Philadelphus microphyllus subsp. argenteus is an upper elevation shrub with small oval leaves which are pubescent mostly underneath. The leaves are broader than those of Fendlera rupicola, which it resembles. The four petals are oval and not spatulate as in Fendlera which has many fewer stamens per flower than does Philadelphus. Philadelphus microphyllus subsp. argenteus is found on dry, rocky slopes.
Martin and Hutchins 1980, Powell 1998, Frazier 1999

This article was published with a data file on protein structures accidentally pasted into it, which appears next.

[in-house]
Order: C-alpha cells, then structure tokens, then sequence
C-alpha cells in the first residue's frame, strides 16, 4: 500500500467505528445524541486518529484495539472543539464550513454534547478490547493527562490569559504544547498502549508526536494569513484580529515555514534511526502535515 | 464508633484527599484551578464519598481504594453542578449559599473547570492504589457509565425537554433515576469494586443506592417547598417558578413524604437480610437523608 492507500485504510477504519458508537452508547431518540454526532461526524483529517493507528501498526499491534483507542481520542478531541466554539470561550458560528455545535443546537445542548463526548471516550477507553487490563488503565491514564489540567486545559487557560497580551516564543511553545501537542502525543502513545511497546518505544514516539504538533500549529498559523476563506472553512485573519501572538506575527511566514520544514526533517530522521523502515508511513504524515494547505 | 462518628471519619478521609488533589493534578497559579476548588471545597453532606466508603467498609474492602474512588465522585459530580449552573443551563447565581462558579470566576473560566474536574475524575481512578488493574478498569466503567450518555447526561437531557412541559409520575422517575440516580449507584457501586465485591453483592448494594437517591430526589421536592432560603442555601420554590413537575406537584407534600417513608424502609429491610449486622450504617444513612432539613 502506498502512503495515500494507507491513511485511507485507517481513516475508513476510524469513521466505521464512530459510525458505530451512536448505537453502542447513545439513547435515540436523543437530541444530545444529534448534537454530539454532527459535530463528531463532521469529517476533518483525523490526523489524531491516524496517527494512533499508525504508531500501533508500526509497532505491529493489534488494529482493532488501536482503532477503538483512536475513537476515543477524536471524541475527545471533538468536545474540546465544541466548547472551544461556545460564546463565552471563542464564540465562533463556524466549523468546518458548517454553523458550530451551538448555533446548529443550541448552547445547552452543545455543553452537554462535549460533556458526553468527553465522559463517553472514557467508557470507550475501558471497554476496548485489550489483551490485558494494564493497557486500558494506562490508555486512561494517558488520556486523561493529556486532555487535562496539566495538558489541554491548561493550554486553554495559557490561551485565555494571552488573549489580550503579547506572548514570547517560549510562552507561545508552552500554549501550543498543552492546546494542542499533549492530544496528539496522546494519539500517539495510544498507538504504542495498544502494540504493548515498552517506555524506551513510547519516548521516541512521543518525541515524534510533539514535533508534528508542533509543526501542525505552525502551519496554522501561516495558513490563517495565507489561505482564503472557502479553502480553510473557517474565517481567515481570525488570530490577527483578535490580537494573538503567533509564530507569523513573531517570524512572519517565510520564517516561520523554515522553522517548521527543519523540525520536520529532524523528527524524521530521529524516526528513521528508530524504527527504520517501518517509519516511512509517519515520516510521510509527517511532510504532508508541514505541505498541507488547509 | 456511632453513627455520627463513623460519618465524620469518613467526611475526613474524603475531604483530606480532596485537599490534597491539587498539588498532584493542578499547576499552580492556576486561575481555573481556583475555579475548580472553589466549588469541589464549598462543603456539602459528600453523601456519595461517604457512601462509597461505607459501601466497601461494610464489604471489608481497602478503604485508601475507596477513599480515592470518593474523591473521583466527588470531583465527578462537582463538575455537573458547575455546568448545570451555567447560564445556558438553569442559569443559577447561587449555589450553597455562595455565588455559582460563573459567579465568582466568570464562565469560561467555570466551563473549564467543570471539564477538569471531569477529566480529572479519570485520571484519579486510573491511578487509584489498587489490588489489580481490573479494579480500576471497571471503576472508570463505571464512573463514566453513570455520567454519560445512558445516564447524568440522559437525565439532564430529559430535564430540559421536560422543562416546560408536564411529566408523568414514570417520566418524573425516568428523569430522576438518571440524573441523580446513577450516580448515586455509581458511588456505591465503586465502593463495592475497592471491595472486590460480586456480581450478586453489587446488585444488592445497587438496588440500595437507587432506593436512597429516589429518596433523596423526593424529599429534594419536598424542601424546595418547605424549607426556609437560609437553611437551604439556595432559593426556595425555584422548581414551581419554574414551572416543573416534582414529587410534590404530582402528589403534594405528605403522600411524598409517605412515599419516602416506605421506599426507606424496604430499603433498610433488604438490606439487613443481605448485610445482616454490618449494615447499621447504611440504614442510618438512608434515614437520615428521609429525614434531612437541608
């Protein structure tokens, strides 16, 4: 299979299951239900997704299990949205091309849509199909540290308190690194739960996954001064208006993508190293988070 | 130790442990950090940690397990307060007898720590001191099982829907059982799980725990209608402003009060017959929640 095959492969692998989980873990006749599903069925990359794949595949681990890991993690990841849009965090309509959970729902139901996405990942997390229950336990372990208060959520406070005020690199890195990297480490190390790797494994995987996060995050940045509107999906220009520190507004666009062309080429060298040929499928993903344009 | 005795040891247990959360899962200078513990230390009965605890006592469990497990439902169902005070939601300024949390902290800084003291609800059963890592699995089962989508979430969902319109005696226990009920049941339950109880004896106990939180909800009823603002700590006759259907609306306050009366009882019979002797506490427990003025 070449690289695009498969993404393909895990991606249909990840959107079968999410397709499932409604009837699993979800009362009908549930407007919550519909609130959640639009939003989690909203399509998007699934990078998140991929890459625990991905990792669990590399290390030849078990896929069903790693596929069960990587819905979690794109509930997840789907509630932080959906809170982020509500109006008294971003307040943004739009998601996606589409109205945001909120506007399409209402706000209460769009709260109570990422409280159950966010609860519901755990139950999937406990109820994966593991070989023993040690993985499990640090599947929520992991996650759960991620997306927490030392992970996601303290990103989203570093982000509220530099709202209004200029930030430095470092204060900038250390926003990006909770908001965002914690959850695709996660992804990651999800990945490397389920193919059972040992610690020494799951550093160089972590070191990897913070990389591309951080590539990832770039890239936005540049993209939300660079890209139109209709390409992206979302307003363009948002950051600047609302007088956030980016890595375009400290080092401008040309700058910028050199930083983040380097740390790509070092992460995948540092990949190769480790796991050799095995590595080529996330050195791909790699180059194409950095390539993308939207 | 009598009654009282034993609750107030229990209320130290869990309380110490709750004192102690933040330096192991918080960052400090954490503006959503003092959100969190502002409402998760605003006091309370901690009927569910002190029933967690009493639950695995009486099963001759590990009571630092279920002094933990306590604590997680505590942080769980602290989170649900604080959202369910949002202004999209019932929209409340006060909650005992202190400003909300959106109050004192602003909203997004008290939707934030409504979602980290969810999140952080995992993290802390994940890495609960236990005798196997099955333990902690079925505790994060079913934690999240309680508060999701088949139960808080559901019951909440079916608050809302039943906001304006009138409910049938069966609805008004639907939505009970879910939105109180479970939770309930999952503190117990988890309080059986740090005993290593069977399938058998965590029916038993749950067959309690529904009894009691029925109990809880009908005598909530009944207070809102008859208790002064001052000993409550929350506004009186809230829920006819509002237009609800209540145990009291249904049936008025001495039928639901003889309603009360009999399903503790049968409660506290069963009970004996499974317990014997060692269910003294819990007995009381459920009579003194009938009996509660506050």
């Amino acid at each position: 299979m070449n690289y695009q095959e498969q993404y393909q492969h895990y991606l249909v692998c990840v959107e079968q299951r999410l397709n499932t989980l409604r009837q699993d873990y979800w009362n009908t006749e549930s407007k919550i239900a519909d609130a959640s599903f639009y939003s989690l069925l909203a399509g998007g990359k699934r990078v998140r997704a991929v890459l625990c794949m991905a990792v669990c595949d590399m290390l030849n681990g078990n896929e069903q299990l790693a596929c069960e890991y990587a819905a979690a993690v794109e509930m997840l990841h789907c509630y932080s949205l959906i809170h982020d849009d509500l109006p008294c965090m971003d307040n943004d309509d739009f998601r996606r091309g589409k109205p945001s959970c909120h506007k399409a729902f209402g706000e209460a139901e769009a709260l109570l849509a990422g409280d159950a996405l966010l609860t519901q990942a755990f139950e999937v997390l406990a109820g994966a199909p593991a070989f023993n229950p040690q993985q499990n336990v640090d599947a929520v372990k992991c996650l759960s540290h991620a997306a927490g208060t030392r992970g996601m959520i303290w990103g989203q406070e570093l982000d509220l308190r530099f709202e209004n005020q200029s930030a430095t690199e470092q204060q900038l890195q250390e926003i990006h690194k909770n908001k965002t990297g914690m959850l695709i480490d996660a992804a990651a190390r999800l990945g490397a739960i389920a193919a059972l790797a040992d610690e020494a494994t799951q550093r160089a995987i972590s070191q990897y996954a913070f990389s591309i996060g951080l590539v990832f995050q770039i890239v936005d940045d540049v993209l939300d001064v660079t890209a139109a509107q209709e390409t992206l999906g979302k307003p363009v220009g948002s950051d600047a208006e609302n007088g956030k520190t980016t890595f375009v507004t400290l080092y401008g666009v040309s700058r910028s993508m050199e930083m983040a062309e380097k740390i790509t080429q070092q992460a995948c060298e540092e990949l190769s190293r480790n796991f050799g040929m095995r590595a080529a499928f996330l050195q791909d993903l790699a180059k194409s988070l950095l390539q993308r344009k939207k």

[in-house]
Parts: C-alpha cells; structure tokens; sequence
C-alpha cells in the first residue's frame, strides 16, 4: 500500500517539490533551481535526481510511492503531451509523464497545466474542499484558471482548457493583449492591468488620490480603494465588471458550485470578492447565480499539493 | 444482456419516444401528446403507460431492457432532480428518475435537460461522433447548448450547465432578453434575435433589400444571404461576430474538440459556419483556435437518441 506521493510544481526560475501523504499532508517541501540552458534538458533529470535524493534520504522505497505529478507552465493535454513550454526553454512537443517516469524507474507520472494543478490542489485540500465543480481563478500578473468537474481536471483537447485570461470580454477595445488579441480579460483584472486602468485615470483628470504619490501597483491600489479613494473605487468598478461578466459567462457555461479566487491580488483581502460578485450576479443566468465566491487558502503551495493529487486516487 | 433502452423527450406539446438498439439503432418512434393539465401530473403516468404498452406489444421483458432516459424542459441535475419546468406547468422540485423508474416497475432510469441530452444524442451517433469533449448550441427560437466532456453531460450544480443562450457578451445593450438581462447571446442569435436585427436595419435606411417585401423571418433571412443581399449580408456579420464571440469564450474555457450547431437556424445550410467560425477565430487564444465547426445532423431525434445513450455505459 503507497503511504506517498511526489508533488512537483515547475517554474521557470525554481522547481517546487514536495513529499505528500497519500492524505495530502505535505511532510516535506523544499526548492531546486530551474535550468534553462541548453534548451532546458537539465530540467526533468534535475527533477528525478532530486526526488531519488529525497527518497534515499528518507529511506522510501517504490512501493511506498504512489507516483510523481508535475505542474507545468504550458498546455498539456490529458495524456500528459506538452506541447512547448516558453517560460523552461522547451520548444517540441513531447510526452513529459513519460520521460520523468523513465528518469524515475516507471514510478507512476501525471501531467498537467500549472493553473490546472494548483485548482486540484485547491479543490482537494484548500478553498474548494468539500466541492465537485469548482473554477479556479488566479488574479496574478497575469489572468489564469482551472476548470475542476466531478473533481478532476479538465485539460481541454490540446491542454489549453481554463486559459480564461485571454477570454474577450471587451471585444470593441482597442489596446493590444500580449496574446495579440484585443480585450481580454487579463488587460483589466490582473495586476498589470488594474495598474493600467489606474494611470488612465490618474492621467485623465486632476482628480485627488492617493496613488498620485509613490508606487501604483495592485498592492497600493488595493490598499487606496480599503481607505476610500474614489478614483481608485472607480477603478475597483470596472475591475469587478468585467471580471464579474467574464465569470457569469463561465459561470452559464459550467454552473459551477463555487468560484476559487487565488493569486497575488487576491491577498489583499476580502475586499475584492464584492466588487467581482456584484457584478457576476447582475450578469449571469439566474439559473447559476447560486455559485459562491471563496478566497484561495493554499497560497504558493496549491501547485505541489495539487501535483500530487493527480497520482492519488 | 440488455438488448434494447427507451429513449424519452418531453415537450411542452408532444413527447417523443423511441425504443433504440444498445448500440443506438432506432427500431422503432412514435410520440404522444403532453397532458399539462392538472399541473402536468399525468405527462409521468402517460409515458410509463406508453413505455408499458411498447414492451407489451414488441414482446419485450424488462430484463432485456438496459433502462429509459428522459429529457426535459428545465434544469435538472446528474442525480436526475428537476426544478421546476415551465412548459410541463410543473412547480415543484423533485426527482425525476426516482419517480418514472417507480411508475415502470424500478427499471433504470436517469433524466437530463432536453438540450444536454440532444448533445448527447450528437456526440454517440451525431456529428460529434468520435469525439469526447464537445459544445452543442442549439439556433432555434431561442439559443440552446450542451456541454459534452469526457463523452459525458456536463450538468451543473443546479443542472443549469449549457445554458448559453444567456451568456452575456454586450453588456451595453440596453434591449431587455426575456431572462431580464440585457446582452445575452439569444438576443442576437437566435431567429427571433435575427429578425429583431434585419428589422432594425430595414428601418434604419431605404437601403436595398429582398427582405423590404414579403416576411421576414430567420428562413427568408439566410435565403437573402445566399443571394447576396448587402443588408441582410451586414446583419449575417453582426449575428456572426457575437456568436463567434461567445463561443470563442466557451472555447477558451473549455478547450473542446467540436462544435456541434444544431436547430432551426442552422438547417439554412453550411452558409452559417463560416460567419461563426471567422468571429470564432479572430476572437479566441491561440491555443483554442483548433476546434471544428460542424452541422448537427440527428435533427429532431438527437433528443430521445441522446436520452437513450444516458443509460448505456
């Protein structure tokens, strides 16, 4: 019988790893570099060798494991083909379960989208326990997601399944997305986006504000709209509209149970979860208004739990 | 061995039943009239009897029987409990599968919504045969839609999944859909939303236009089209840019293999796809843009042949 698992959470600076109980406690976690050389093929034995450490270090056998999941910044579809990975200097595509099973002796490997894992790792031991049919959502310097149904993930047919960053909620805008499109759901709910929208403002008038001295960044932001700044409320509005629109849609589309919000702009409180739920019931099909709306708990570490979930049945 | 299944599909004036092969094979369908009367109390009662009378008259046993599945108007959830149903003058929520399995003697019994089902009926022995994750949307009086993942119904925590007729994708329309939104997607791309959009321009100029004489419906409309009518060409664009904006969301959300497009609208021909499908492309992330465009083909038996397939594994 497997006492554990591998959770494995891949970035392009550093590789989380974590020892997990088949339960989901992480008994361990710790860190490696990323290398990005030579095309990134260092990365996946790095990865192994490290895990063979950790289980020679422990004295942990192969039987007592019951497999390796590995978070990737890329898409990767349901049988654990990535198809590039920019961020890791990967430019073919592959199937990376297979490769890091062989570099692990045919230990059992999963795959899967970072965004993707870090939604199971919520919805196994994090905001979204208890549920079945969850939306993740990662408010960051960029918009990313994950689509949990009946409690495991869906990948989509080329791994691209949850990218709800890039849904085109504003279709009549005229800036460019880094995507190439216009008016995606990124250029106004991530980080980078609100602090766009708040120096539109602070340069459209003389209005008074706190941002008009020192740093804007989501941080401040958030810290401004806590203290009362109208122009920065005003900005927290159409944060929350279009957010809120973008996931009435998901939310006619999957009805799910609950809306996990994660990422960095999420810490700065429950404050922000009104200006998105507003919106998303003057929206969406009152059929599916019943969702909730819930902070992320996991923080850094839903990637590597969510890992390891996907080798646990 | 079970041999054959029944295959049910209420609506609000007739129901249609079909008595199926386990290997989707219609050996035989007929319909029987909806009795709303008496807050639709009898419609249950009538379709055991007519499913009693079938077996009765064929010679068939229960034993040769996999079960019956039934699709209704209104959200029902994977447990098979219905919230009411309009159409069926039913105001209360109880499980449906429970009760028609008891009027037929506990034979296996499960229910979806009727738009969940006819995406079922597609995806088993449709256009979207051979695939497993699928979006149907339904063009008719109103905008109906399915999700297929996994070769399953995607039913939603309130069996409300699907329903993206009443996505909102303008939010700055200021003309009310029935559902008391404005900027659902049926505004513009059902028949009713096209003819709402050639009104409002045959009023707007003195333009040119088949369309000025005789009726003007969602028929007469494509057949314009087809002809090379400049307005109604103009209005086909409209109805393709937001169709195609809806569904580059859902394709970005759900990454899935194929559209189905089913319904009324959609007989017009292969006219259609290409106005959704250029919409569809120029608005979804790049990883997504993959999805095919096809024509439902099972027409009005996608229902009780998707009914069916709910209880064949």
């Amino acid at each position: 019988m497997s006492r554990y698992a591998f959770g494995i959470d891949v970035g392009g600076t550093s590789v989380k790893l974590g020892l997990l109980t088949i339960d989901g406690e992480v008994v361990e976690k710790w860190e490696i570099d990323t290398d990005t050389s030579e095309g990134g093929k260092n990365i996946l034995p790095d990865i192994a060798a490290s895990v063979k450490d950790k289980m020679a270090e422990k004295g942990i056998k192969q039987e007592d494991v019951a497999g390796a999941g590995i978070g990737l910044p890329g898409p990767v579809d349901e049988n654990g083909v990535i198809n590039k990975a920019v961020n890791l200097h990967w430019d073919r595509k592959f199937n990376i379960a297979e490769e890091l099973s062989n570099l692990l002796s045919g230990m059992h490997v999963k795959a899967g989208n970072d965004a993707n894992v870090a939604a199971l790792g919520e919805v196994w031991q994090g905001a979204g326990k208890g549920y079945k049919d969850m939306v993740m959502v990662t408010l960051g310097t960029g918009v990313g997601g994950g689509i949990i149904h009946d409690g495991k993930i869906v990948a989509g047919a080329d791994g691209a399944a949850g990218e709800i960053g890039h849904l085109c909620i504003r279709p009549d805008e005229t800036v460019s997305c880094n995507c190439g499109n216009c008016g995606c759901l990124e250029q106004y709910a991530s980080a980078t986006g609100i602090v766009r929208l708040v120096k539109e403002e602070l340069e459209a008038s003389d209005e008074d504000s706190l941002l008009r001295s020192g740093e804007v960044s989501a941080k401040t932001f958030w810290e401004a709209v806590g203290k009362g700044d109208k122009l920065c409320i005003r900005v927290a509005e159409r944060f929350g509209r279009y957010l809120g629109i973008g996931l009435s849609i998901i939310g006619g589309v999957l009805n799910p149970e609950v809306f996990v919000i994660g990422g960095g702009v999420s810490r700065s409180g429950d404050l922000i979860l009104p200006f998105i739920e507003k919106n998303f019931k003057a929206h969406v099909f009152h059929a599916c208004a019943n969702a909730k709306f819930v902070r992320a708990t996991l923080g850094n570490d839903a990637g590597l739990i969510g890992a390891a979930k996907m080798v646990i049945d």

Common Name: silver mock orange Duration: Perennial Nativity: Native Lifeform: Shrub General: Shrubs to 2 m tall with densely white pubescent twigs when young. Leaves: Opposite, entire, ovate to elliptic oblong, 8-16 mm long, acute to obtuse at base and apex, appressed strigose on upper surface, whitish below. Flowers: Solitary with the hypanthium and calyx appressed strigose, the sepals deltoid, about 5 mm long, corolla disciform, petals ovate, 6-10 mm long, 5-10 mm wide, the filaments distinct. Fruits: Ellipsoidal and about 6 mm long. Ecology: Found on rocky slopes and in canyon bottoms from 6,000-8,500 ft (1829-2591 m), flowers June-August. Distribution: Ranges from Colorado to California, south to Texas, across southern New Mexico, and in Arizona. Notes: There is a little uncertainty as to whether this is indeed a separate species. Some place this as a subspecies of P. microphyllus. We treat this as a separate species in line with Powell 1998, other authors have questioned whether any difference exists, suggesting that it is simply geographical variation in morphology among a single species. There has been no recent phylogenetic work on this genus to support either claim. Ethnobotany: Specific use of the species unknown, however the genus was widely used to make spear tips and arrows. Etymology: Philadelphus is a Greek-derived name after Ptolemy Philadelphus, Greek King of Egypt 309-247 BC, while argenteus means silvery. Synonyms: Philadelphus microphyllus subsp. argenteus, Philadelphus microphyllus var. argenteus Editor: SBuckley, 2011